Professor Bebbington: We certainly have some evidence of a much more engaged bottom-up process, which was developed by Oxfam in Scotland in partnership, in particular, with the New Economics Foundation. They did a whole series of workshops and they had stalls at fairs and in shopping centres, with focus groups, community groups and whatnot. In total, we were in touch with about 3,000 people to ask them, "What do you think well-being looks like in your life?" The purpose of doing that was to generate a ground-up centre-things that people prioritise, which do not map exactly on to the top-down governmental ones, but which show some commonalities.
The other part of that work, which I can elaborate if there is an appetite for it, is that there was a real focus on asking the least well-off in Scottish society how they conceived of well-being and what they thought it was about. This is then married up to statistical information that is collected as a matter of course, and there is an index provided, which is tracked each year, in particular looking at the gap between well-being, as people experience it, between the best-off and the worst-off.
That consultation was immensely lively. Oxfam would certainly say that there is an appetite for it, particularly among people who do not necessarily have as much as some others.
Q68 Chair: There is a difference, is there not, between focus groups and something that comes from the public, if you like from grass roots upwards? In terms of the measurements, do Mr Grice or Mr Everett have any sense of how much of a priority the public gives to this?
Joe Grice: When we first started the Measuring National Well-being Programme, which was a little over two and a half years ago, we started off with not a campaign but certainly a programme to assess what it was that mattered to people. That was one of the busiest and most popular consultations that we had ever done. We got 34,000 responses. That is a small part of the population, but it is massive for the kind of exercise that we conduct. It was very much in terms of "What matters to you".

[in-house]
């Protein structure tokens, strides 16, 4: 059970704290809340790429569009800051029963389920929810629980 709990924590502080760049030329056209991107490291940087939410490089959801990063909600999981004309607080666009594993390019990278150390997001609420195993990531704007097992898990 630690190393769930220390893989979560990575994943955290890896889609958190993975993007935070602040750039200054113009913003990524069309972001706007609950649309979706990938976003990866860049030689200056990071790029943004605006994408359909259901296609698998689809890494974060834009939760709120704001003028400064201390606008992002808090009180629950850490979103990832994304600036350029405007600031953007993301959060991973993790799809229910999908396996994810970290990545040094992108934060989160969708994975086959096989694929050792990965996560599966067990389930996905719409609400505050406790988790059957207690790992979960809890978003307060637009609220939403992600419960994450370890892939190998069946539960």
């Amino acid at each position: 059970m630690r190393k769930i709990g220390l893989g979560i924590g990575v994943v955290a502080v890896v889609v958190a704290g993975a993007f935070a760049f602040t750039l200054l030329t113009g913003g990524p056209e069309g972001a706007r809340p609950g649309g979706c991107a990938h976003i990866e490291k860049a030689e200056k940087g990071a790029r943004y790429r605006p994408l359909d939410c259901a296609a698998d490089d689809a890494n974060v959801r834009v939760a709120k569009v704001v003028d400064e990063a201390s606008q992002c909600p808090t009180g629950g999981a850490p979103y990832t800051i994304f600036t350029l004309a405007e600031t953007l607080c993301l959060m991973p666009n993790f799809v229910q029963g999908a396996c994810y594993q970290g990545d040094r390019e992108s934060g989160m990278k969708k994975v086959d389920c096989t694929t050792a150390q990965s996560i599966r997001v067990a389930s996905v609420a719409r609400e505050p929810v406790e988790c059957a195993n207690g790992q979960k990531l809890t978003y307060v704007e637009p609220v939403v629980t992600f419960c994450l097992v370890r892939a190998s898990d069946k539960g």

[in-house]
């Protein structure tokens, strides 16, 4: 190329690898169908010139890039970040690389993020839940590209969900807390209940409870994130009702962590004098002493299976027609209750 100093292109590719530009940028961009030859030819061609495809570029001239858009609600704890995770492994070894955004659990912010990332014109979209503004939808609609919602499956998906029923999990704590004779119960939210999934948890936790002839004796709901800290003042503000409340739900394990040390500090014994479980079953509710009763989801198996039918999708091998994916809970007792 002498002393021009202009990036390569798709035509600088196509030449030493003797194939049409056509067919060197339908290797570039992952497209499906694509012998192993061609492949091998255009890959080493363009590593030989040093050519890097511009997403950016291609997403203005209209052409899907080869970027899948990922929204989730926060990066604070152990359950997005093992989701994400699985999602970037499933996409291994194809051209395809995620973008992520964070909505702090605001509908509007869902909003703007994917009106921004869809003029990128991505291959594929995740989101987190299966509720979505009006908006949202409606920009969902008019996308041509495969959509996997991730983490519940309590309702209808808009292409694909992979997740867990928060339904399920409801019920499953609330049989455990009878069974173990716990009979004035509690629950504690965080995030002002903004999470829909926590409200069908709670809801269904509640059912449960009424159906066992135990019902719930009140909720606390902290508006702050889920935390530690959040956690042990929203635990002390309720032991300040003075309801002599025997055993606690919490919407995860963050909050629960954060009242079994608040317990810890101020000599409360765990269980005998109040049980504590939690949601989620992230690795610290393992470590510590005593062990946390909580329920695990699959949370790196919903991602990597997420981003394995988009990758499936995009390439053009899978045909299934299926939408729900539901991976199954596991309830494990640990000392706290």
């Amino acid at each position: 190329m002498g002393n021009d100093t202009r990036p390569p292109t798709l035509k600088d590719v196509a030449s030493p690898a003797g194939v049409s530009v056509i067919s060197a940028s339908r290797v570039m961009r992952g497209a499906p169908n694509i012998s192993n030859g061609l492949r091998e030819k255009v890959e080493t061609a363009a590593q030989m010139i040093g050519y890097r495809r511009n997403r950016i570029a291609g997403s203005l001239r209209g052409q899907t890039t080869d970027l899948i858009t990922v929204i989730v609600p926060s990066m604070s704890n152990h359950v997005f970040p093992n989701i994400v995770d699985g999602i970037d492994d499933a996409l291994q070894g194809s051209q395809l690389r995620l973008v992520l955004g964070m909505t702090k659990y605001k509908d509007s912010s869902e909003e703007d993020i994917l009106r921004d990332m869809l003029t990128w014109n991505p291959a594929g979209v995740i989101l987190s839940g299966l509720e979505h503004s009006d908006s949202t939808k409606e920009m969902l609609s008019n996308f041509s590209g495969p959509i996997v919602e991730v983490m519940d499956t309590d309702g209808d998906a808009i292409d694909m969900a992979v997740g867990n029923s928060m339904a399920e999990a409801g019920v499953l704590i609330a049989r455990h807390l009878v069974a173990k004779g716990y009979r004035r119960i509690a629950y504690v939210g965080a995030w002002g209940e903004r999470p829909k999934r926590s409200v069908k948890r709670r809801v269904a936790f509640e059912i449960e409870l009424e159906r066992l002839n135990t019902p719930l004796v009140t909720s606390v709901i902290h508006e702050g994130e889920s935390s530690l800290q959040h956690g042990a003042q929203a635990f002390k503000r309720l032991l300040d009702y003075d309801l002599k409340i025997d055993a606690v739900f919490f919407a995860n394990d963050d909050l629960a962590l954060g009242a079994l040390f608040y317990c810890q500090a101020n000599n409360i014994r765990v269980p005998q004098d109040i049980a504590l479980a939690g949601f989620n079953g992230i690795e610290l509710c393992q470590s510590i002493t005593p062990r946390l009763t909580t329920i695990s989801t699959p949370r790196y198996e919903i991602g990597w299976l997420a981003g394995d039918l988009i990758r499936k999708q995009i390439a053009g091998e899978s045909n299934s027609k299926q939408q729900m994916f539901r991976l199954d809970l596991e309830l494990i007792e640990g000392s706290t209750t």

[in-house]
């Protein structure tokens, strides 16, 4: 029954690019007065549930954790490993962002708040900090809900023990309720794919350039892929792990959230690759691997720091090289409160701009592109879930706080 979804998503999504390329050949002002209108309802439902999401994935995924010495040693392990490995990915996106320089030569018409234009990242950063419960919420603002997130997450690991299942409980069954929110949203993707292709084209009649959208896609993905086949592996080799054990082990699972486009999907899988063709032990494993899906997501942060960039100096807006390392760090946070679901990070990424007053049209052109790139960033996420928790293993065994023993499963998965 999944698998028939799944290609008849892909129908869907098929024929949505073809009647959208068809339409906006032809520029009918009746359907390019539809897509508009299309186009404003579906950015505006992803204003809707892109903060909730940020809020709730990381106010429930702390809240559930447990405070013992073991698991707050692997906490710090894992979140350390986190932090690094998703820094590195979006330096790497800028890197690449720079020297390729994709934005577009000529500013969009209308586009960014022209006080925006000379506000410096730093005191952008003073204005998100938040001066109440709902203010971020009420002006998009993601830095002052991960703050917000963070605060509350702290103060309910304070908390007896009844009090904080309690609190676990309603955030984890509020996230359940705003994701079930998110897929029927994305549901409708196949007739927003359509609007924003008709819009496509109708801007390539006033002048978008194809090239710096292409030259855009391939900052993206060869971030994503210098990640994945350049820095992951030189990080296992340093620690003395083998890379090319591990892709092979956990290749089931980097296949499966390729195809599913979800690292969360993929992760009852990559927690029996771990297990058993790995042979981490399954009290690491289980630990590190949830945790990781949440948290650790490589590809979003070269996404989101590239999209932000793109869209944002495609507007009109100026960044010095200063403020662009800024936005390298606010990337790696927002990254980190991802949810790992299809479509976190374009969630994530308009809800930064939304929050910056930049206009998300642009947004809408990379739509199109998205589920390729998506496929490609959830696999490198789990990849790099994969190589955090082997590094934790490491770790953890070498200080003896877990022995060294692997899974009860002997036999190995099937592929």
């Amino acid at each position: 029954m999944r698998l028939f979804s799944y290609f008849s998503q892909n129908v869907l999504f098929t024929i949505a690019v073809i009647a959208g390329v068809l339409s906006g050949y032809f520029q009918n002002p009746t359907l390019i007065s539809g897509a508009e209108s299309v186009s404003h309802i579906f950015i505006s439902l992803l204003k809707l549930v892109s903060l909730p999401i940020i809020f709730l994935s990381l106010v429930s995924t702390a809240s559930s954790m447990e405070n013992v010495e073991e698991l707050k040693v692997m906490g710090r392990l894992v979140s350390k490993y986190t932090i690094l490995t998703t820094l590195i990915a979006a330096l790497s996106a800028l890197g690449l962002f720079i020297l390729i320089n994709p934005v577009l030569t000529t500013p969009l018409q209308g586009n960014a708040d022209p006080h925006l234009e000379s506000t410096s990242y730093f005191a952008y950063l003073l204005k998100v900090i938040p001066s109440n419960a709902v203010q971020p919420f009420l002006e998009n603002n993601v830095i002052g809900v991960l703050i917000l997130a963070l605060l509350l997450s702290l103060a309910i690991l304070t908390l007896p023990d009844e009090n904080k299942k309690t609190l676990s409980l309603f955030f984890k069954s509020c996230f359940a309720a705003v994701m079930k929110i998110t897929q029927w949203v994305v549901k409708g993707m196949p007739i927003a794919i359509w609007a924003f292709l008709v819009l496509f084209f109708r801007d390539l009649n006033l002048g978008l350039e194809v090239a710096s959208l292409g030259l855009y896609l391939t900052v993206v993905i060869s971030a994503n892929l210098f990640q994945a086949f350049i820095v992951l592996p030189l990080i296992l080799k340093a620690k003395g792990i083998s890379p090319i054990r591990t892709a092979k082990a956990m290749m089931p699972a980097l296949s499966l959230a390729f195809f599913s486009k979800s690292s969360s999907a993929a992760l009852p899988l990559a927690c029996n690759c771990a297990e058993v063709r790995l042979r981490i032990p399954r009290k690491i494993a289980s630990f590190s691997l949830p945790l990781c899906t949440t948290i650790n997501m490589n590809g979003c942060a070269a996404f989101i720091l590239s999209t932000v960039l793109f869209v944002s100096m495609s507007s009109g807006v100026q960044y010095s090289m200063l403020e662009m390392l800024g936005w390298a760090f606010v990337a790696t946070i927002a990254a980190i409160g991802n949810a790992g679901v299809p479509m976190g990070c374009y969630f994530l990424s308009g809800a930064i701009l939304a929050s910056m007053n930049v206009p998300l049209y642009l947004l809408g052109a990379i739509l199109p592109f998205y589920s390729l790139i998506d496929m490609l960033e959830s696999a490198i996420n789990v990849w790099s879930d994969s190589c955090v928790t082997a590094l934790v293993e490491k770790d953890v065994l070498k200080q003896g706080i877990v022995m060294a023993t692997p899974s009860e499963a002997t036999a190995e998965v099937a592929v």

We got all those responses. We were invited to several hundred events all round the country, ranging from local groups to larger national ones. The response that we got was that people cared about the things you would expect them to care about, but nevertheless, it was a very strong message. They cared about material well-being and material security, other forms of security, freedom from crime, friends and family and a sense of belonging. They cared about their jobs and the quality of their jobs, as Ms Michaelson was indicating earlier. There was an almost semi-spiritual element-"Why are we all here?" and, again, concern about health. Those were the clear messages-five or six clear things that people very strongly felt. That helped us quite a lot in terms of the way we devised the programme going forward, to make sure that we were likely to pick up those things that people told us mattered to them.
Somewhere there, there is at least a pointer to part of the question that you asking, Chairman, if I may say so. People probably do not care about this as an abstract concept. If you were to ask, "Do you care about well-being?" people will, on the whole, respond, "What’s that?" or, "Of course we do, but what are you going on about?"
If, on the other hand, it means things that matter to them, like the quality of jobs, job satisfaction, their state of health and those kinds of issues, they clearly do care about them, and they are responsive to things, policies and other events that will promote those things that they care about.
Q69 Chair: If it is something that ought to be important, how would you suggest that that should best be taken forward within Government? It has been suggested to us that having a chief social scientist, as opposed to a chief Government scientist, might be the way to ensure that all these different debates and ideas about policy get structured. Would you agree with the proposal of a chief social scientist, or is there a better, different way of doing it?
Joe Grice: The perception that we have from our standpoint on this is that well-being considerations, in the sort of evidence that we try to measure and produce, are used through the way that Government produces its policies-not necessarily the major, headline policies, but certainly in the day-to-day policy making across departments and across Government.
The Green Book, The Magenta Book, the way that Governments make policy-there is tremendous demand for information to make that kind of decision making even more real and more relevant than the framework allows. That is partly why there is demand on us to produce more evidence to be used for that purpose. I am not sure that it is not being used. I think the way forward is probably to ensure that the evidence is available and is used in the ways that we already use for making policy and evaluating it.